Mobile phone sim cards and prepaid cards are available all around hotels. We recommend simcards from Vinaphone, Mobifone, Viettel for their best service and voice quality. Prices are pretty much the same.
Places to see
HoanKiem Lake “Lake of the Restored Sword
The name refers to a famous legend of the great Vietnamese hero, king Le Loi, who led a successful uprising against the Chinese in the 15th century. The Lake is still famous for its rare species of very large turtles , that occasionally appear!
Ngoc Son Temple, “Temple of jade Mound”
Founded in the 14th century, and dedicated to Van Xuong, the God of Literature. Also worshipped here are the national hero General Tran Hung Dao, who defeated the Mongols in 1288; the physician La To; and a martial arts practitioner, Quan Vu. The red bridge was constructed in 1875
The Old Quarter “36 Streets”
Known as “Venice of the Far East” by early explorers and traders, due to the constant flooding. From the 13th century, 36 distinct guild areas set up. Streets are named after the original merchandise - ‘Hang’ means selling. While the various streets started out as villages, usually specializing in one particular craft or product, today the Old Quarter, with some 100,000 people in only 100 h hectares, has one of the highest population densities in the world.
Under feudal law, houses were limited to 2 storey and could not be taller than the Royal Palace. Note the typical tube houses, which can be as little as a couple of meters wide, but extend back as far as 150 meters! Hang Bac (“Silver Street”) is perhaps Vietnam’s oldest urban thoroughfare. Hang Ma Selling paper products for at least 500 years burnt offerings to the ancestors. Hang Quat - Bright red prayer flags for funerals and festivals.
The outdoor Night Market is very different from workaday Dong Xuan, mostly because it's more of a social event. Locals stroll the streets shoulder to shoulder, perusing inexpensive goods sold at the lighted stalls. It's fun and colorful, and definitely not about the shopping.
Ho Chi Minh Mausoleum
The Ho Chi Minh Mausoleum (Vietnamese: Lăng Chủ tịch Hồ Chí Minh) is a large memorial to the Vietnamese leader in Hanoi, Vietnam. It is located in the center of Ba Ðình Square, which is the place where Ho read the Declaration of Independence on September 2, 1945, establishing the Democratic Republic of Vietnam.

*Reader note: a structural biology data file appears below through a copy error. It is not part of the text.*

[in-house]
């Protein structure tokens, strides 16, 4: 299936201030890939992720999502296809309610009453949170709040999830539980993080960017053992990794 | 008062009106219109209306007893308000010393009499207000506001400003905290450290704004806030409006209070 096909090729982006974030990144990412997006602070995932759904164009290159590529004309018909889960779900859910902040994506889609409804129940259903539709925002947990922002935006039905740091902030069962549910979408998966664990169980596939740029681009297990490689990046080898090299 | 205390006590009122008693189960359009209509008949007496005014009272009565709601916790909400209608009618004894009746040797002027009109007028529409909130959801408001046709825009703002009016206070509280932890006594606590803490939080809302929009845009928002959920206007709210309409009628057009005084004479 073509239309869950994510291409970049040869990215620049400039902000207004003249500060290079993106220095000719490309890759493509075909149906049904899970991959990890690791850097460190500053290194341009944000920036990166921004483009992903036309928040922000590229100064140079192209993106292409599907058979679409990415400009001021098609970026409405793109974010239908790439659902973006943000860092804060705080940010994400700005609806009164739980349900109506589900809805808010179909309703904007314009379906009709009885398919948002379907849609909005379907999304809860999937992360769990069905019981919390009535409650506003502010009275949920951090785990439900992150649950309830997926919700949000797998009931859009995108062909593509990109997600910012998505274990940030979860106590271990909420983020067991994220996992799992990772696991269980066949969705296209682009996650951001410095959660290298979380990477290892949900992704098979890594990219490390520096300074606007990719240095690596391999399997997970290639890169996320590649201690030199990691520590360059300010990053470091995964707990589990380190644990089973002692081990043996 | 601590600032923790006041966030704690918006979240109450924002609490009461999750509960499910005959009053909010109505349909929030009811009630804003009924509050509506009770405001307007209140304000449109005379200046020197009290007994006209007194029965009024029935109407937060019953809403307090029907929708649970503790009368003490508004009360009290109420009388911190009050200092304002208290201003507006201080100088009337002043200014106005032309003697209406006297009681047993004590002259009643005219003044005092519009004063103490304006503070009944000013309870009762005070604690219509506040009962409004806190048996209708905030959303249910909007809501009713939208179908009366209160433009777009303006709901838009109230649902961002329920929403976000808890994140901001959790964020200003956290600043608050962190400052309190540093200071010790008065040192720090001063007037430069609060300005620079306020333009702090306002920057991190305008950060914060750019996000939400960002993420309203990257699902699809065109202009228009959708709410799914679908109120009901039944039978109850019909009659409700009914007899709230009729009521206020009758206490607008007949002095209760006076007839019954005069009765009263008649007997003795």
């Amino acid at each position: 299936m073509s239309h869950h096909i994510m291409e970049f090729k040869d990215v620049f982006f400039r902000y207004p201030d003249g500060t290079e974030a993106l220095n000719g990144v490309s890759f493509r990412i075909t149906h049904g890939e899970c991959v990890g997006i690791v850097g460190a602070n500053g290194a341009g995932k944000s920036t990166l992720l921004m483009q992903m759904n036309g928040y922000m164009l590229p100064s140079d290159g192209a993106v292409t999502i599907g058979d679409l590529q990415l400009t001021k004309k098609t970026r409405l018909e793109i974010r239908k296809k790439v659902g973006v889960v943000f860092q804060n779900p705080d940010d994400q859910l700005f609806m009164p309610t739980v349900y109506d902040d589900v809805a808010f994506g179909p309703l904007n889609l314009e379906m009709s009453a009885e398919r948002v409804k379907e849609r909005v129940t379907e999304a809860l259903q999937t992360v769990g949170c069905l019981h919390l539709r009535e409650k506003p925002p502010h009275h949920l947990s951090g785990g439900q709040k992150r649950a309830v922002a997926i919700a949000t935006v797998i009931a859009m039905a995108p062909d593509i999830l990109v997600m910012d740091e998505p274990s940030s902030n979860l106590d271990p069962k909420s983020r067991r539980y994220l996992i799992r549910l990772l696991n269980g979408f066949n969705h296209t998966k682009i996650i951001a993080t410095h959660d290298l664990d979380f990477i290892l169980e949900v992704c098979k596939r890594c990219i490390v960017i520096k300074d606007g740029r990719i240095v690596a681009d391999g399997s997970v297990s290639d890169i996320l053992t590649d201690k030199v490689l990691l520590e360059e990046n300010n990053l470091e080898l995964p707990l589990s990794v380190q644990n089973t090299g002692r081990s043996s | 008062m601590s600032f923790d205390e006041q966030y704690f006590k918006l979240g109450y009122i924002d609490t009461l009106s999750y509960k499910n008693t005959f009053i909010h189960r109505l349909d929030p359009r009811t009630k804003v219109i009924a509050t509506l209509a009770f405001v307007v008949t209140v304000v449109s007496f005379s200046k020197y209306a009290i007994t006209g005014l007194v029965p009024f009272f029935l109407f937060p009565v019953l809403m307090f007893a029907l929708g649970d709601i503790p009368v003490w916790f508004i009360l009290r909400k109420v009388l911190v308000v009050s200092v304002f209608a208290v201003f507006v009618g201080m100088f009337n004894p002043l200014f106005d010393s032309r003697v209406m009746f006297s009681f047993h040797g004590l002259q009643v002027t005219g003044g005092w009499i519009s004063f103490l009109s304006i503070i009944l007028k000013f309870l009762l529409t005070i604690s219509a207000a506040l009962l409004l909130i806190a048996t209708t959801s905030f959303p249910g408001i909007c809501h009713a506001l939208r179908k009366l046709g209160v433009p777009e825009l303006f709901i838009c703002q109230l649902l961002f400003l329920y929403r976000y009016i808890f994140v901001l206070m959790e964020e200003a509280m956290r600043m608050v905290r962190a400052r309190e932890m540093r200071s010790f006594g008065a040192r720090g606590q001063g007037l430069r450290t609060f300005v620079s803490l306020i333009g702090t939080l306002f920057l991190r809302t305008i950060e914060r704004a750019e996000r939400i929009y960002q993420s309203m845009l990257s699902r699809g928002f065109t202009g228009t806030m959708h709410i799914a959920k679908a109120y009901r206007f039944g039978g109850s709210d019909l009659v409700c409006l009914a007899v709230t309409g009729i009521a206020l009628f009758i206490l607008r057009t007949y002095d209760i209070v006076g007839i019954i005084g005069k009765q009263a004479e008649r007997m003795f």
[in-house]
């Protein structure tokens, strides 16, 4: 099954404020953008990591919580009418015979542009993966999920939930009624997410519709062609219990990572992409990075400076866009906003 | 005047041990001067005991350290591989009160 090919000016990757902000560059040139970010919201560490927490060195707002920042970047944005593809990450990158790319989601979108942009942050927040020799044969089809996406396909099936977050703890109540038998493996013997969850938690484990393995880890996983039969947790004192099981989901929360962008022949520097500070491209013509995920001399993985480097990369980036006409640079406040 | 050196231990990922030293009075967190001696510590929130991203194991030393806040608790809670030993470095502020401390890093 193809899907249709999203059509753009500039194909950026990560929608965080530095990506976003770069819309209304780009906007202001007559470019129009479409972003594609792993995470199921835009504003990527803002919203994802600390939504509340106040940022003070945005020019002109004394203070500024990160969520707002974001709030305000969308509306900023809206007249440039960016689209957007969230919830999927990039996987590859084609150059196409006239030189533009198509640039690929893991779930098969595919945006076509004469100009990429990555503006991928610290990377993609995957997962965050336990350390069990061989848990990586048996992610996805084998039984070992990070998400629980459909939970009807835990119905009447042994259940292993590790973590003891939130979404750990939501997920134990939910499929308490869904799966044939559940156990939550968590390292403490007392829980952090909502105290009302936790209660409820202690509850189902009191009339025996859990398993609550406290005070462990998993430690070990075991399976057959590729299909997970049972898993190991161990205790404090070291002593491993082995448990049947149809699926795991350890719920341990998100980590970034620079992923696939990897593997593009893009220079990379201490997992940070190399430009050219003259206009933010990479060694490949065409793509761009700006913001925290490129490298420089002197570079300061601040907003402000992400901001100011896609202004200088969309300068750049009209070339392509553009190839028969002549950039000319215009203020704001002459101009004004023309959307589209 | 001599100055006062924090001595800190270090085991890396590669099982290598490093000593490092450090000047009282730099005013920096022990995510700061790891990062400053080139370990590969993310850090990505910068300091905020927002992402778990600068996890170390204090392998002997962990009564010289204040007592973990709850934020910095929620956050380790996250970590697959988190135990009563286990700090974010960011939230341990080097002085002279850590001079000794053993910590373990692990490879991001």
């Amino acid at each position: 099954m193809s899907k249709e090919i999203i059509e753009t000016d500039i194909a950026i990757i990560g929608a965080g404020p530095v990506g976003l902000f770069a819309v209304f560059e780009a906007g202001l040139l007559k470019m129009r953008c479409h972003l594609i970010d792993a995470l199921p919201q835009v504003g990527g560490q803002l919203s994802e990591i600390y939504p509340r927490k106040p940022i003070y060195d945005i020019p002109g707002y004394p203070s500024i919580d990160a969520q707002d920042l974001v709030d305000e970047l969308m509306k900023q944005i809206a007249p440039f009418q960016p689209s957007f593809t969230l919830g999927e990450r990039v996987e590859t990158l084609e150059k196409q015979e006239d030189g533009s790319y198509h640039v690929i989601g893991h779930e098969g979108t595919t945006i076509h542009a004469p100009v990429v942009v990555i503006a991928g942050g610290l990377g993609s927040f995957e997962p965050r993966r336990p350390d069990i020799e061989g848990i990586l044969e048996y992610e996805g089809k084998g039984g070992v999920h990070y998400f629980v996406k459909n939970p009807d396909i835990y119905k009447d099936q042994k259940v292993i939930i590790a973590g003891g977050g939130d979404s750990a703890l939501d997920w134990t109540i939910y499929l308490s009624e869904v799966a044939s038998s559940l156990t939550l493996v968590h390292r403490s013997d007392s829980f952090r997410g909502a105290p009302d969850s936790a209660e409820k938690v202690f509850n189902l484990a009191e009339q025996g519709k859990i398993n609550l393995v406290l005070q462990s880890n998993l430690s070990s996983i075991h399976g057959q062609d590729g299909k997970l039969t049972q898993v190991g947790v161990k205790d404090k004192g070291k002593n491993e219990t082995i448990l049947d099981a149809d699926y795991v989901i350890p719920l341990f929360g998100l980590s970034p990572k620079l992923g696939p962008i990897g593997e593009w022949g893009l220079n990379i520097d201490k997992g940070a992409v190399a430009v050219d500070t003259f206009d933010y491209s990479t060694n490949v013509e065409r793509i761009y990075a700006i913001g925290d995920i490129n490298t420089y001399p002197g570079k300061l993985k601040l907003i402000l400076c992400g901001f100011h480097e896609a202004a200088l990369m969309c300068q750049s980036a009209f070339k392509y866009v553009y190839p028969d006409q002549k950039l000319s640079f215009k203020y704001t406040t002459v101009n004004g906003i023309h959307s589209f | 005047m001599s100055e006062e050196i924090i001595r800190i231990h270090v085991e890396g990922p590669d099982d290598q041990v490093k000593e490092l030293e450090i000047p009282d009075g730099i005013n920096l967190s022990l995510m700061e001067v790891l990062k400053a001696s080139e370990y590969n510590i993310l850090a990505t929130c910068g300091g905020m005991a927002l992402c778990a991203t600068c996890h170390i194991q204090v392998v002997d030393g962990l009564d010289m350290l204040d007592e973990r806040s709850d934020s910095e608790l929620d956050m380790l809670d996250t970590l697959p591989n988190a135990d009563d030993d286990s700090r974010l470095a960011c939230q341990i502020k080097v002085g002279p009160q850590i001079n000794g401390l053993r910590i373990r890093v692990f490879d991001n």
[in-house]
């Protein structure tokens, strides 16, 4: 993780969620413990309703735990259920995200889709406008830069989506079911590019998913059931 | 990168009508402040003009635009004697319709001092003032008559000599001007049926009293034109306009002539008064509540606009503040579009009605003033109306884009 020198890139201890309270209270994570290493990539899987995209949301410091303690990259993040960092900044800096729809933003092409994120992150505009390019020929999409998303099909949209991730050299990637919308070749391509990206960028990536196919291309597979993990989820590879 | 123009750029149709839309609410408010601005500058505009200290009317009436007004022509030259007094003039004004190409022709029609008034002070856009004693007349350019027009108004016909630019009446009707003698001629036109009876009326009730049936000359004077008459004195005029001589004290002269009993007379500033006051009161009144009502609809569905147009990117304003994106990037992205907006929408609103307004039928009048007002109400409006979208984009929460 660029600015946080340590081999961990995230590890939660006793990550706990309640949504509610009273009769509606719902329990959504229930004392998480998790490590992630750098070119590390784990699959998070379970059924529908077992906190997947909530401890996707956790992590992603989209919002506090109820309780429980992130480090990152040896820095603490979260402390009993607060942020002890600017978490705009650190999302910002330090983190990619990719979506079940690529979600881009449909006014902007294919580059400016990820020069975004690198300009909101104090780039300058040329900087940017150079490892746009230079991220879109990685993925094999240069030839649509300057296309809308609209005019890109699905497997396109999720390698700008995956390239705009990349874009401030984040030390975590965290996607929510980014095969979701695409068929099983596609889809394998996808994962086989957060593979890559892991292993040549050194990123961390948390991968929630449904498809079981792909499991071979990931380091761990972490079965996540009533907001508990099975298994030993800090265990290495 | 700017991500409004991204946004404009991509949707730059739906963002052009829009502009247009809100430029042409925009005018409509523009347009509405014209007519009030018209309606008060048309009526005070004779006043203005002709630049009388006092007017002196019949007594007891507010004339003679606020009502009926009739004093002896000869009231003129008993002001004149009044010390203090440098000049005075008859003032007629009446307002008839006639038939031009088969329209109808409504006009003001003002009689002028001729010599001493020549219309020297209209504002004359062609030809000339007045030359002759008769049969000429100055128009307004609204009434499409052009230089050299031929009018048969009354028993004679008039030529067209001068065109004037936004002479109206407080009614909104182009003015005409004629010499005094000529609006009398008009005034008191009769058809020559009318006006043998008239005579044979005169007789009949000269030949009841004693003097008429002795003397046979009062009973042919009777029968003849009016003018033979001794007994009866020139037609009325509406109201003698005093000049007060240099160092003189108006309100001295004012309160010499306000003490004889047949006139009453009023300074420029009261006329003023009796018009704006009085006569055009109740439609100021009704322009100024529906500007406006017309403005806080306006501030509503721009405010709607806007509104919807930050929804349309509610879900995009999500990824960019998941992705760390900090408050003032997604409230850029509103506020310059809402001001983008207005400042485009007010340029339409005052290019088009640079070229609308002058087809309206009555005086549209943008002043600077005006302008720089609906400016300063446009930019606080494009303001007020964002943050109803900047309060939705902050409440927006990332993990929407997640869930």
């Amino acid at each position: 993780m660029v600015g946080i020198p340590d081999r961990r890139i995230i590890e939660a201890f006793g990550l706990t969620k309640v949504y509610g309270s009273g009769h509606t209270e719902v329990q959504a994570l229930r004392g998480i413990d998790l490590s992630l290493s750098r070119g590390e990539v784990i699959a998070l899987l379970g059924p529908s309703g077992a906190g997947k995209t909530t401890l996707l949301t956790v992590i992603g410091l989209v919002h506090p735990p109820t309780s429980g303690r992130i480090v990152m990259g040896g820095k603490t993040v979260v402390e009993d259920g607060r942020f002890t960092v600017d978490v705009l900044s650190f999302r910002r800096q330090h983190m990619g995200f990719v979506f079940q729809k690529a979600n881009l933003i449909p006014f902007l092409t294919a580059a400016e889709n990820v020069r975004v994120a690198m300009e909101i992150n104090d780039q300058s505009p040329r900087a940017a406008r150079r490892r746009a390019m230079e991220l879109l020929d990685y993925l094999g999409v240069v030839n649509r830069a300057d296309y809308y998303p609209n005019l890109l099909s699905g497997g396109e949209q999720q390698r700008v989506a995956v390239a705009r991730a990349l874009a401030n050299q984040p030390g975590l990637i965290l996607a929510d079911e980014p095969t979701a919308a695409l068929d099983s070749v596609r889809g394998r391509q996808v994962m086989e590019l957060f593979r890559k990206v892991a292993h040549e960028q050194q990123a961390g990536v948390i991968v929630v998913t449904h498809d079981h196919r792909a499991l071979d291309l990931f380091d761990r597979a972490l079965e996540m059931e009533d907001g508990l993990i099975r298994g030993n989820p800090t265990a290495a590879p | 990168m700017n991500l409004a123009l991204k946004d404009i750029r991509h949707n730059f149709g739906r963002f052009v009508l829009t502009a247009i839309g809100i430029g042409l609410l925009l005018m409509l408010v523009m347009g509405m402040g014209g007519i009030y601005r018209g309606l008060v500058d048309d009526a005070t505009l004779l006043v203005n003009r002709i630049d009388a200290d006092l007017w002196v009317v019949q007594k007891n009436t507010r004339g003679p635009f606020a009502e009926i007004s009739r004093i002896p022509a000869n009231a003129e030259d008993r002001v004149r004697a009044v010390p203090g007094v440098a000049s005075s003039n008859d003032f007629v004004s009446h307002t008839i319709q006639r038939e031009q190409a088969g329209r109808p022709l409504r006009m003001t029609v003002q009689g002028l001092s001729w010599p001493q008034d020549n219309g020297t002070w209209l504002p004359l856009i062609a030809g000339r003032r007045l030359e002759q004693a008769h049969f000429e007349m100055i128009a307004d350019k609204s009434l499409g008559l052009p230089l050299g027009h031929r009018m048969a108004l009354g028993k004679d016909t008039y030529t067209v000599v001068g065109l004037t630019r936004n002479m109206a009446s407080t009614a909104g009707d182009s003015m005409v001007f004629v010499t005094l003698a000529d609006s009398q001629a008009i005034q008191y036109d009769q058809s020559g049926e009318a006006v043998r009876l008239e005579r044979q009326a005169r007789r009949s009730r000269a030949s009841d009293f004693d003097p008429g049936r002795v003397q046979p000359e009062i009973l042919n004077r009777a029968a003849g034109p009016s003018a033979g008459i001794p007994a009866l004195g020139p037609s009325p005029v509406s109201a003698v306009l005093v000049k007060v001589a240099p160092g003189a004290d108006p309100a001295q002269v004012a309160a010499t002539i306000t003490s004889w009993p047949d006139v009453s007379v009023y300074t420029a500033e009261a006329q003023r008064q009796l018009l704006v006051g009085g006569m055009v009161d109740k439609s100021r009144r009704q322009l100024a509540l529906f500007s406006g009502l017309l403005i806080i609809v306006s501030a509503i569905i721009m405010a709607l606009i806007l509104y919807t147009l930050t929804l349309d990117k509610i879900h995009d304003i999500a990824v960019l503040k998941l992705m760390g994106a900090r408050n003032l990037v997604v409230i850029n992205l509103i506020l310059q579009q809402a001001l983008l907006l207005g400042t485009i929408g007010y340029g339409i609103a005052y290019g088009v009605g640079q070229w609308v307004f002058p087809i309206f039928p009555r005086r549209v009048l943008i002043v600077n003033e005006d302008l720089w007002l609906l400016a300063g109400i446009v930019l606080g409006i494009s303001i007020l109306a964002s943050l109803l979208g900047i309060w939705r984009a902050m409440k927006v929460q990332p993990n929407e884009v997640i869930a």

Temple of Literature
Ha Noi’s most revered temple complex and Viet Nam’s principal Confucian sanctuary, dedicated in 1070. Viet Nam’s first university was founded here, in 1076, but most of the buildings were destroyed by French bombs in 1947, leaving few traces among the weeds. One of the few remnants of the Ly king’s original city, despite past reconstructions. Many reconstructed buildings rose from the rubble as part of Ha Noi’s 990th birthday celebrations in 2000.
Hoa Lo Prison
Located in the French Quarter, the Hoa Lo Prison, later sarcastically known to American prisoners of war (who called themselves “Pilot in Pijamas”) as the "Hanoi Hilton", was a prison used by the French colonists in Vietnam for political prisoners and later by North Vietnam for prisoners of war during the "American" War.
Museum of Ethnology
Located on Nguyen Van Huyen Street, about 20 minutes by taxi, this museum features about 15,000 artifacts made and used by the 54 ethnic minorities of Vietnam, and is highly recommended.
Museum of Independence
(48 Hang Ngang) Uncle Ho’s first house in Hanoi, where he lived for a short time after the success of the August Revolution, and where he wrote Viet Nam’s Declaration of Independence in 1945. Significantly, Ho Chi Minh used the opening words from the American Declaration of Independence, and referred to the French Revolution principles of liberty, equality and fraternity.
There are some other places of interest for historical and cultural lovers, or those who do a bit of research such as:
Temple and Pagodas: Quan Thanh Temple, Tran Quoc Temple by the West Lake; Quan Su Temple on Quan Su street, Bach Ma Temple on Hang Buom street. In the festival time after Tet, Phu Tay Ho temple is the place for Hanoian. Besides, other small temples and pagodas cattering around Hanoi looks quite the same from the outside, but each has a story to tell.
Museums: Vietnam Museum of history is at the end of Trang Tien street, opposite to Vietnam Revolution Museum, and by Tran Quang Khai street. Hanoi Fine Art Museum is on Nguyen Thai Hoc street, behind the Temple of Literature. Women Museum is on Ly Thuong Kiet street. Vietnam Military Museum is on Dien Bien Phu street, baside Hanoi flag tower. Hoang Thanh Thang Long (Thang Long citadel relics) has recently granted as a World Heritage on Hoang Dieu street.
URBAN EXCURSIONS: There are a few great places for full day or half day excursions out of Hanoi. Here are some of our suggestions:
Bat Trang Ceramic Village: An hour drive away from Hanoi, lying by the Red river. This village is almost 1000 years of history and they still keep and develop their traditional handicraft job. Great place pho photographers and ceramic lovers. A half day tour to Bat Trang village is recommended.
Tho Ha Village: A rice paper (for rolling spring rolls) maker village nesting on in island form by Cau river in Bac Giang province. The scenic drive there is about 2 hours, and the village itself is really inspring thanks to their life style, produces and history left on the village walls of houses. Tour to Tho Ha village take half a day.
Duong Lam ancient village: This village has been here continuosly for over 1000 year! Brick roads, ancient houses , beautiful rice paddies, scenic drive and its hospitality make a day trip there worthwile.